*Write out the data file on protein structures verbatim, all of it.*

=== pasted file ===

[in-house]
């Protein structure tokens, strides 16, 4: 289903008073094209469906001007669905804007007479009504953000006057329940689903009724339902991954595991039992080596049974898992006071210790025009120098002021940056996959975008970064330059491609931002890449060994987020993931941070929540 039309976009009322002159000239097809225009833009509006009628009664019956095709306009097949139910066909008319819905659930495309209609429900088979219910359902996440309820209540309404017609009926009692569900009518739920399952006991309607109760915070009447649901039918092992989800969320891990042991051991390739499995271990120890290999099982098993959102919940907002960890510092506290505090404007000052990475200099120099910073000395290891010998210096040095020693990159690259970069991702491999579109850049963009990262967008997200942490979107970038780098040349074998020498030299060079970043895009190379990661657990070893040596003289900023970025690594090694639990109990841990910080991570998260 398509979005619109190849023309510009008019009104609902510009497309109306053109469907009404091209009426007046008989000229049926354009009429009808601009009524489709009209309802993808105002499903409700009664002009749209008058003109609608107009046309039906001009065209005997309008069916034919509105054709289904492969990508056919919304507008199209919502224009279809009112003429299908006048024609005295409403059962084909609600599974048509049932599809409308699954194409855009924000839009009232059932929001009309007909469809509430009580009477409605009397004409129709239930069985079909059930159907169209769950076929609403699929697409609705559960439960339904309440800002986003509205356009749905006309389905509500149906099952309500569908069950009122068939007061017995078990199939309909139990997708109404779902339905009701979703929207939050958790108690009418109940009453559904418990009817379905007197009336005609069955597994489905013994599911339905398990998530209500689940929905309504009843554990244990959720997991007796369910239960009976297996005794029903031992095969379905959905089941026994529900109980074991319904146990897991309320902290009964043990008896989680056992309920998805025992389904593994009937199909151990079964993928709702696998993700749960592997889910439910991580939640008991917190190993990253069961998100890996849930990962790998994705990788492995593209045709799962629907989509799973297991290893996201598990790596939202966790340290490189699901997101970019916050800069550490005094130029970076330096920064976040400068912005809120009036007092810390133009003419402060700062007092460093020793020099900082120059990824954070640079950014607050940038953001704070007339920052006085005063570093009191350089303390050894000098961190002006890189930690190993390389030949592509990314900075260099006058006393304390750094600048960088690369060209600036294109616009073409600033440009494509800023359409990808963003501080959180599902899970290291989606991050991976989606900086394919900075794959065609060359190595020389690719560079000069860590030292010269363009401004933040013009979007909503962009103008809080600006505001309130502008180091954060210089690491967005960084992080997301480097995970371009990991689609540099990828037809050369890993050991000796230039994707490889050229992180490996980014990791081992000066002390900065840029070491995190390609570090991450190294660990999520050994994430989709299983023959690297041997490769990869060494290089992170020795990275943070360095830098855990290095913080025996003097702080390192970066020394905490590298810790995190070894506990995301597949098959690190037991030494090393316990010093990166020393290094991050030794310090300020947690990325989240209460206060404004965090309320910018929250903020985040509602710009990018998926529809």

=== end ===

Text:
[in-house]
């Protein structure tokens, strides 16, 4: 289903008073094209469906001007669905804007007479009504953000006057329940689903009724339902991954595991039992080596049974898992006071210790025009120098002021940056996959975008970064330059491609931002890449060994987020993931941070929540 039309976009009322002159000239097809225009833009509006009628009664019956095709306009097949139910066909008319819905659930495309209609429900088979219910359902996440309820209540309404017609009926009692569900009518739920399952006991309607109760915070009447649901039918092992989800969320891990042991051991390739499995271990120890290999099982098993959102919940907002960890510092506290505090404007000052990475200099120099910073000395290891010998210096040095020693990159690259970069991702491999579109850049963009990262967008997200942490979107970038780098040349074998020498030299060079970043895009190379990661657990070893040596003289900023970025690594090694639990109990841990910080991570998260 398509979005619109190849023309510009008019009104609902510009497309109306053109469907009404091209009426007046008989000229049926354009009429009808601009009524489709009209309802993808105002499903409700009664002009749209008058003109609608107009046309039906001009065209005997309008069916034919509105054709289904492969990508056919919304507008199209919502224009279809009112003429299908006048024609005295409403059962084909609600599974048509049932599809409308699954194409855009924000839009009232059932929001009309007909469809509430009580009477409605009397004409129709239930069985079909059930159907169209769950076929609403699929697409609705559960439960339904309440800002986003509205356009749905006309389905509500149906099952309500569908069950009122068939007061017995078990199939309909139990997708109404779902339905009701979703929207939050958790108690009418109940009453559904418990009817379905007197009336005609069955597994489905013994599911339905398990998530209500689940929905309504009843554990244990959720997991007796369910239960009976297996005794029903031992095969379905959905089941026994529900109980074991319904146990897991309320902290009964043990008896989680056992309920998805025992389904593994009937199909151990079964993928709702696998993700749960592997889910439910991580939640008991917190190993990253069961998100890996849930990962790998994705990788492995593209045709799962629907989509799973297991290893996201598990790596939202966790340290490189699901997101970019916050800069550490005094130029970076330096920064976040400068912005809120009036007092810390133009003419402060700062007092460093020793020099900082120059990824954070640079950014607050940038953001704070007339920052006085005063570093009191350089303390050894000098961190002006890189930690190993390389030949592509990314900075260099006058006393304390750094600048960088690369060209600036294109616009073409600033440009494509800023359409990808963003501080959180599902899970290291989606991050991976989606900086394919900075794959065609060359190595020389690719560079000069860590030292010269363009401004933040013009979007909503962009103008809080600006505001309130502008180091954060210089690491967005960084992080997301480097995970371009990991689609540099990828037809050369890993050991000796230039994707490889050229992180490996980014990791081992000066002390900065840029070491995190390609570090991450190294660990999520050994994430989709299983023959690297041997490769990869060494290089992170020795990275943070360095830098855990290095913080025996003097702080390192970066020394905490590298810790995190070894506990995301597949098959690190037991030494090393316990010093990166020393290094991050030794310090300020947690990325989240209460206060404004965090309320910018929250903020985040509602710009990018998926529809």